Remember when immigration was not only wanted but needed. The Mayflower arrived in Plymouth Harbor in 1620, after first stopping near today’s Provincetown. According to oral tradition, Plymouth Rock was the site where William Bradford and other Pilgrims first set foot on land. Back then immigration seemed like a right, today it’s looked upon as an infringement of our rights. This aversion to people immigrating is a brand new phenomenon that has taken place in the last 50 years or so. Prior to that, we used to have a big ol’ welcome mat. To reaffirm this thought, ICE, the Immigration and Customs Enforcement Agency was formed in 2003, just 15 years ago, most likely in response to the Twin Tour attacks. While ICE was mainly used to search for criminal elements they are now being used indiscriminately.

Do we remember why those pilgrims immigrated in the first place and why we had a revolutionary war? It was because of a monarchy that was seen as tyrannical and didn’t offer the right to progress. Now we have other people that live in the same conditions as what was going on in England, France, Germany and other countries around the world that were led by the brute force of a monarchy. They come from countries that are either dictatorships, i.e. Cuba, Venezuela, N. Korea etc., or countries that are overrun (present tense because it’s currently happening) with corruption, violence and crime. These people that are immigrating are trying to escape what the pilgrims were trying to escape those many years ago. To turn a blind eye to their problems is to deny our own past. It is my feeling that these countries, that are so close to our borders, present a threat to our national security. We want to build walls, they’re not going to work by the way, which is like giving a tylenol to cancer, rather then to address the situation with full on chemotherapy. I don’t blame anyone for immigrating, legally or illegally, since there isn’t any new lands to discover or migrate to. Being the biggest, best and strongest super power, we should be a lot more proactive in our approach in solving these matters. Now we have people that say that are country is degrading due to immigration, I wonder if that’s what the Native Americans thought, and call for ICE to both be abolished by one side and to work overtime by the other, another example of a country divided by issues that seem well within the realm of compromise.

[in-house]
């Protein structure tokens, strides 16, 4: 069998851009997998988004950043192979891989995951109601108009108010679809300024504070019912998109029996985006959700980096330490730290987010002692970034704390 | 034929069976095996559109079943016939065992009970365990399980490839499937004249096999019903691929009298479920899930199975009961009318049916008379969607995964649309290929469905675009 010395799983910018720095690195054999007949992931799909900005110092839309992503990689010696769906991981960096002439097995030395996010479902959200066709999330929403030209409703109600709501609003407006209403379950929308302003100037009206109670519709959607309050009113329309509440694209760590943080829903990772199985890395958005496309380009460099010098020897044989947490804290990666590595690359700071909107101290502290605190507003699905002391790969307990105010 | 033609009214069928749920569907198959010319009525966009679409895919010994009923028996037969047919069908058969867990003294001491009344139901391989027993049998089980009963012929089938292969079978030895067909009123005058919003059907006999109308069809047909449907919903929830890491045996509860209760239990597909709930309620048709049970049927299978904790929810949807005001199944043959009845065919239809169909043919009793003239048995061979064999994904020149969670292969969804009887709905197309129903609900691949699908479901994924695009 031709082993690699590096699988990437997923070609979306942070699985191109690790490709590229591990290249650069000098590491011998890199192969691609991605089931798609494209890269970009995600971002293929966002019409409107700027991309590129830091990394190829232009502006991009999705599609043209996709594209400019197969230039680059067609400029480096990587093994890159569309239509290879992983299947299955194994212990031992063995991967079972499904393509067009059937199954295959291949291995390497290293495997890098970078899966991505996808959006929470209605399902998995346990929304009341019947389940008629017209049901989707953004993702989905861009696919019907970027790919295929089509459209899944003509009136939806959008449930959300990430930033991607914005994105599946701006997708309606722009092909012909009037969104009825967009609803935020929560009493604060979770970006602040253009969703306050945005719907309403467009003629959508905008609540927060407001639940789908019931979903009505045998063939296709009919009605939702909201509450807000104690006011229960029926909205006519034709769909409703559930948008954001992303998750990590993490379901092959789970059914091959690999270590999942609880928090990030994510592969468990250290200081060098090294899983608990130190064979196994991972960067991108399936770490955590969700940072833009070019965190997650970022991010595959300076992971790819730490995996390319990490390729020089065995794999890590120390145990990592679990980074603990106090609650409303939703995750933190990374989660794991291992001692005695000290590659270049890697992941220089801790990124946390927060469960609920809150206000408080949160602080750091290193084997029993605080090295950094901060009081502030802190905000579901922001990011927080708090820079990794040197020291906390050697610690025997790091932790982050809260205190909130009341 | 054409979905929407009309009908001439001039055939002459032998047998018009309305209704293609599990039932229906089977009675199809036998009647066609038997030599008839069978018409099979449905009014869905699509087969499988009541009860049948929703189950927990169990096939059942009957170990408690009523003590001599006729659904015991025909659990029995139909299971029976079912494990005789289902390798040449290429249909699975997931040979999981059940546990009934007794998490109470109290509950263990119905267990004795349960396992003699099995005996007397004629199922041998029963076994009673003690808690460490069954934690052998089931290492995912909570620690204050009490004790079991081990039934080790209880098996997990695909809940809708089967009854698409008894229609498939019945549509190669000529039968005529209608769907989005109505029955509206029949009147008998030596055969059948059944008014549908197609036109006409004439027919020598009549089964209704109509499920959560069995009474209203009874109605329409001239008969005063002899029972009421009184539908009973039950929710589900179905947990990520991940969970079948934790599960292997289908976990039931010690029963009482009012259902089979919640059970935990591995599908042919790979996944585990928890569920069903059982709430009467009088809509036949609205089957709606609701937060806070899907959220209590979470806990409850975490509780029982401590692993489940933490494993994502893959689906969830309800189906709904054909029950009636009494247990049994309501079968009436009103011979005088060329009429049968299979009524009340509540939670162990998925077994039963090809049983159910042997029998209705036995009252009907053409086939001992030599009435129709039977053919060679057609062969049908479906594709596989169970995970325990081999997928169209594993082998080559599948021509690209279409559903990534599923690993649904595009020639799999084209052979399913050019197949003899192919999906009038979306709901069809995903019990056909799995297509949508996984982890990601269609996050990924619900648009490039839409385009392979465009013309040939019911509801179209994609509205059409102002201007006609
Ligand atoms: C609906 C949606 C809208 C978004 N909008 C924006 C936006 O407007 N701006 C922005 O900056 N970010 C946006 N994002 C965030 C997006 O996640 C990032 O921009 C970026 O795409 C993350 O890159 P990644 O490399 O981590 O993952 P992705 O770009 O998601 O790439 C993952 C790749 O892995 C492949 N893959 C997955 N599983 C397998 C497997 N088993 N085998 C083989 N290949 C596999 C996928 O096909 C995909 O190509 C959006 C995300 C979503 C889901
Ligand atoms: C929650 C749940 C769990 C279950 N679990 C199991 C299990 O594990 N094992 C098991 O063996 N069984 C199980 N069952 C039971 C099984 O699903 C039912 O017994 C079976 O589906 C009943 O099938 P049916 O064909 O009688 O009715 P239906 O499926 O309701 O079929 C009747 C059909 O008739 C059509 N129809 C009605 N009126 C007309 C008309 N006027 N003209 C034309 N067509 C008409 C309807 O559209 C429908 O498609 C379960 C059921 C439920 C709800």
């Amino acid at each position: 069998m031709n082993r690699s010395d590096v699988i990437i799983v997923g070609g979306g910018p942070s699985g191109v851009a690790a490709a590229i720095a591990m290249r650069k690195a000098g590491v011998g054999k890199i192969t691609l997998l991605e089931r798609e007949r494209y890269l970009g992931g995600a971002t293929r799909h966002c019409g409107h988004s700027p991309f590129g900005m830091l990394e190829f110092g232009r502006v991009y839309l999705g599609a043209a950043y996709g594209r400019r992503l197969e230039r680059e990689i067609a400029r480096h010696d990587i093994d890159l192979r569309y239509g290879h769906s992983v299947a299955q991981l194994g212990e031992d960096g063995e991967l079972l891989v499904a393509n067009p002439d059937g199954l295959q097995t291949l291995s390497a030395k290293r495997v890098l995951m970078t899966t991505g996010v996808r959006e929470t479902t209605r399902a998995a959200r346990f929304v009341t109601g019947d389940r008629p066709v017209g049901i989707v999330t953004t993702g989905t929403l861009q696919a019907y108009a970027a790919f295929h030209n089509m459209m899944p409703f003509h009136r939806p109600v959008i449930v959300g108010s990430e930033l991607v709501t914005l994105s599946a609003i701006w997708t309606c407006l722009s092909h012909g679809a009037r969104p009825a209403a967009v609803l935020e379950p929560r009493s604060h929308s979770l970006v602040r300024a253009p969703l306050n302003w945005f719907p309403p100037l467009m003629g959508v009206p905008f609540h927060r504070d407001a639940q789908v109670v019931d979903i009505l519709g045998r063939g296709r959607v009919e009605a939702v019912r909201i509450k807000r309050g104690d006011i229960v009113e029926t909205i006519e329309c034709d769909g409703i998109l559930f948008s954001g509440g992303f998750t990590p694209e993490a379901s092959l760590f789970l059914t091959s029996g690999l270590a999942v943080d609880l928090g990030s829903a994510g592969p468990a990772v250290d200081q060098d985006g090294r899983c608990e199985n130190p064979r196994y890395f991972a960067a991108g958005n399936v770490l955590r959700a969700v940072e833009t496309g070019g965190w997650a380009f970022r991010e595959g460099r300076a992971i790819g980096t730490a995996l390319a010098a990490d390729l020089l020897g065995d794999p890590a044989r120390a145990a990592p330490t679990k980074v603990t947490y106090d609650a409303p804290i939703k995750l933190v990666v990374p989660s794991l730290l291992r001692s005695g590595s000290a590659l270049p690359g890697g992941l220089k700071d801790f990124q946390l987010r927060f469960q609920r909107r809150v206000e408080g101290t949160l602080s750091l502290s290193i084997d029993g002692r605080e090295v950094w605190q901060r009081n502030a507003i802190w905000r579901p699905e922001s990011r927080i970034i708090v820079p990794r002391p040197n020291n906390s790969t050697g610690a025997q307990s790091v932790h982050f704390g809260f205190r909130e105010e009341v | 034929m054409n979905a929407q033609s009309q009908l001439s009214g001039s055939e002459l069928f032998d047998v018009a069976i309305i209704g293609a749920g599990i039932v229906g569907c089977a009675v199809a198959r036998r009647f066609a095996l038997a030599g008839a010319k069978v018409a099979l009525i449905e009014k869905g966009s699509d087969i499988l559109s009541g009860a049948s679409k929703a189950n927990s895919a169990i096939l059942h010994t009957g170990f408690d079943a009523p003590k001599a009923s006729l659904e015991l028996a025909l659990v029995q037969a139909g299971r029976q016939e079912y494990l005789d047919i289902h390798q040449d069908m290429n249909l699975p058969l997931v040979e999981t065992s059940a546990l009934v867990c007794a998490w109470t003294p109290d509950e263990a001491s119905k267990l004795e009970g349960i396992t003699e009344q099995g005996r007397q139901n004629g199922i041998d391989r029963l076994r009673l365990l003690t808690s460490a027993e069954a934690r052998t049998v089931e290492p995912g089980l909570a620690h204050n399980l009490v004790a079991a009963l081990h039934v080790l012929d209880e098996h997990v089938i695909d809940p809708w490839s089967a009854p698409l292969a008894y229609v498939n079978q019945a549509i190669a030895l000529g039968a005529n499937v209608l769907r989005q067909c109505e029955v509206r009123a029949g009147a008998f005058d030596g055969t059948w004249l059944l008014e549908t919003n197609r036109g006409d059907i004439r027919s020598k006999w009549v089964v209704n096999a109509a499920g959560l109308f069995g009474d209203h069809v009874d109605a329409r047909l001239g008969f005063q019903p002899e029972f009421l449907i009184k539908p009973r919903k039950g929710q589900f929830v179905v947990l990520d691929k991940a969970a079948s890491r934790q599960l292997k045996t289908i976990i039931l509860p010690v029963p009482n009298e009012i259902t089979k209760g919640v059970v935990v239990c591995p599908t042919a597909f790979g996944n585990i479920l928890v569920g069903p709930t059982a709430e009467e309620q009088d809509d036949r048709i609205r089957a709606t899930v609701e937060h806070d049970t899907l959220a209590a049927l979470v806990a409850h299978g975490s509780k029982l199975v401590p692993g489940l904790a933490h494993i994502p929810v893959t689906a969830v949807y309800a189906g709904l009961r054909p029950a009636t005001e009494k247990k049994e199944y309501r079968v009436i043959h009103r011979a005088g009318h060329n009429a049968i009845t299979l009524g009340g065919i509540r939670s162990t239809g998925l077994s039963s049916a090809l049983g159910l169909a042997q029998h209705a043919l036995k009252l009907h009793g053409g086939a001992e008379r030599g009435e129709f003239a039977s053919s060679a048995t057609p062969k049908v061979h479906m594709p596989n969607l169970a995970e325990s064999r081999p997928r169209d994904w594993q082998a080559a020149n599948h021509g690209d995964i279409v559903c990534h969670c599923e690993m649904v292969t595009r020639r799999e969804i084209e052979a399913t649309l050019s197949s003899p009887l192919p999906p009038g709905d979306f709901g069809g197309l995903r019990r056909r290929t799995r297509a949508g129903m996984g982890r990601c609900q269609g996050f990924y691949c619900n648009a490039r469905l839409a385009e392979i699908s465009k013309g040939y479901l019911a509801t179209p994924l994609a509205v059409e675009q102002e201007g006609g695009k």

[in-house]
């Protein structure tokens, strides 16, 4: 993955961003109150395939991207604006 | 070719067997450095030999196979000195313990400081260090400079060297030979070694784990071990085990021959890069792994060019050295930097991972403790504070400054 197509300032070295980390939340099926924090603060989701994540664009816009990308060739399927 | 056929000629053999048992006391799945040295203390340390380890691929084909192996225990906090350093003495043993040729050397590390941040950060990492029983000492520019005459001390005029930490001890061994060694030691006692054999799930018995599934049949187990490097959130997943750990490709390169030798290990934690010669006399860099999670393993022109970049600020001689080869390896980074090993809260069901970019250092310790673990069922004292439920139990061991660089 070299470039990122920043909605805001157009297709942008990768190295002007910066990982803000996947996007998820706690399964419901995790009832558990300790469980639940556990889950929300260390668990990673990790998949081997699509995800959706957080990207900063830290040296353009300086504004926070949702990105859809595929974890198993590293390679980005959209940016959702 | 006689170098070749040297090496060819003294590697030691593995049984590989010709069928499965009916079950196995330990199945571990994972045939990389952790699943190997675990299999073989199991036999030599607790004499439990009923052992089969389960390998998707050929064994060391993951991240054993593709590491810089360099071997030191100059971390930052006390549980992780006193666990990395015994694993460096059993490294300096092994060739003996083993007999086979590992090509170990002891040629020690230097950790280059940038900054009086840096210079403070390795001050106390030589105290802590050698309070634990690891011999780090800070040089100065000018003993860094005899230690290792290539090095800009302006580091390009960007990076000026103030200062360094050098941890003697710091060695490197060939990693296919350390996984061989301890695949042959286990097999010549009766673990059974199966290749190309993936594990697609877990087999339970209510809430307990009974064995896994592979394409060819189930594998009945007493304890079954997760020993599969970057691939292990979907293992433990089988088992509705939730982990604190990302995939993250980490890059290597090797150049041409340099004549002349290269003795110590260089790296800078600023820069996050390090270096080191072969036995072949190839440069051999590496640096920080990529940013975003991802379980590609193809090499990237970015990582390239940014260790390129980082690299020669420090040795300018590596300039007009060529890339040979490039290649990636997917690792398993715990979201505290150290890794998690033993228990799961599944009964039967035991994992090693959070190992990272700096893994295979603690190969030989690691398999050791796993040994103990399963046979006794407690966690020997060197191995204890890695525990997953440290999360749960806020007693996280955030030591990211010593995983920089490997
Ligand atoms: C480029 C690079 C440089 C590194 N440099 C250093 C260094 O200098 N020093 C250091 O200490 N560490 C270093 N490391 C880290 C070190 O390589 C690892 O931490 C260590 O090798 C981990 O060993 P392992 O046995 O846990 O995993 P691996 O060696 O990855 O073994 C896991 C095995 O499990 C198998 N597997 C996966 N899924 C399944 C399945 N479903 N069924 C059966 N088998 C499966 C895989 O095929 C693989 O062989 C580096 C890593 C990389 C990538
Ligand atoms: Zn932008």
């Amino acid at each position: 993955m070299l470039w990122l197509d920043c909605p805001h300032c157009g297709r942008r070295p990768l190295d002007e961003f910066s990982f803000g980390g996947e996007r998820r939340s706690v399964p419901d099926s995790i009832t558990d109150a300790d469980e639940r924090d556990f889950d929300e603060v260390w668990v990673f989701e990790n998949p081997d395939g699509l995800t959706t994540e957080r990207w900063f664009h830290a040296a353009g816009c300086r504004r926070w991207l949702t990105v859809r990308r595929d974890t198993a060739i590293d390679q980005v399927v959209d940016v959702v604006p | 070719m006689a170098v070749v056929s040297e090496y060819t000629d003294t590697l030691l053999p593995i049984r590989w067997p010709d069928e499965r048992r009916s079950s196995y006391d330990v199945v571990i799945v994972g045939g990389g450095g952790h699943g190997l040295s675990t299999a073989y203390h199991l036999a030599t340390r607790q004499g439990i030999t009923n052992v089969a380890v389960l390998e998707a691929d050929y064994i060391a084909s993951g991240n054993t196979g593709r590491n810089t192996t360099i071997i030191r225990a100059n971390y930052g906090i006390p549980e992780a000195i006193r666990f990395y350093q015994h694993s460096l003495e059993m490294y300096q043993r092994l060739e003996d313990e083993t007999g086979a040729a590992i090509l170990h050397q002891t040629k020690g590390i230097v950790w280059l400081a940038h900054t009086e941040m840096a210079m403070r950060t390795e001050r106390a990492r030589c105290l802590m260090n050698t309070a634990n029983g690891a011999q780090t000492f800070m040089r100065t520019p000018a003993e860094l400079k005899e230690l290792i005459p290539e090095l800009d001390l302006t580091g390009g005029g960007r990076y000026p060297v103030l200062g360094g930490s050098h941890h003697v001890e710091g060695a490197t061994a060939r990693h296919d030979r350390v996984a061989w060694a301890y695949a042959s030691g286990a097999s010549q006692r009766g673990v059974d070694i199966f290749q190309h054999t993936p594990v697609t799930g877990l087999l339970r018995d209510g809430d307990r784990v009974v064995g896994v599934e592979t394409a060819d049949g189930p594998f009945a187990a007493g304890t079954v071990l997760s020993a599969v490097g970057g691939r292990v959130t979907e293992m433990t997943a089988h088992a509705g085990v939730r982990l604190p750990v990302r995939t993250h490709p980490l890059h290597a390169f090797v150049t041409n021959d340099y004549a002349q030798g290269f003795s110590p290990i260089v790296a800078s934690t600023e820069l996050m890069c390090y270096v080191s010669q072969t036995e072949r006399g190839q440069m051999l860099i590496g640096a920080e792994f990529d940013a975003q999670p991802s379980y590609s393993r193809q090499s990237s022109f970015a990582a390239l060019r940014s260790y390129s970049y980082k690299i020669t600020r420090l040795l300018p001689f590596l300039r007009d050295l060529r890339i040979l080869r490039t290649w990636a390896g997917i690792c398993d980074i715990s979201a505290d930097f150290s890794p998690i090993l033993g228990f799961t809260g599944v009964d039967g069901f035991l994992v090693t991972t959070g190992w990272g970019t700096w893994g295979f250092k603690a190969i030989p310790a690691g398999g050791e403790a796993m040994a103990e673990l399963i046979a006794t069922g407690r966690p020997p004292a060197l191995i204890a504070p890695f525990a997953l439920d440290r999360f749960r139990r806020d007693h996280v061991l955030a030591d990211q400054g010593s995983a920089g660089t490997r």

I don’t disagree with their use, ICE, and it’s the U.S. Attorney General’s discretion as how they are to be used. You can’t complain about them being used when what they are doing falls within the guidance of the law. By that, I mean, they aren’t out there and just trying to focus on one group of people, in contradiction to current laws and case law i.e. Armstrong v United States, they’re out there enforcing the law no matter who you are. It used to be that they prioritized their case load, that doesn’t seem to be the directive these days, with that, I do disagree. It’s like telling a cop to handle what’s in front of them no matter what else is going on i.e., going after the person that jaywalked that is right in front of him/her instead of responding to a violent act in progress. The reason we prioritize is so we can get the people that will actually do harm instead of the people that jaywalked.  The same goes for immigration, in my opinion. You want the people that pose a greater threat and then when they are taken care of, then you go after the people that are contributing to a civil society, if needed, you know, in your own sweet time. I believe in enforcing the law, but I believe that you have to prioritize.

Final thought on the matter is that, as a society, we can’t think about how the problem affects us, personally, but about fixing the problem itself and maybe why it exists.

Dedicated to my onesy……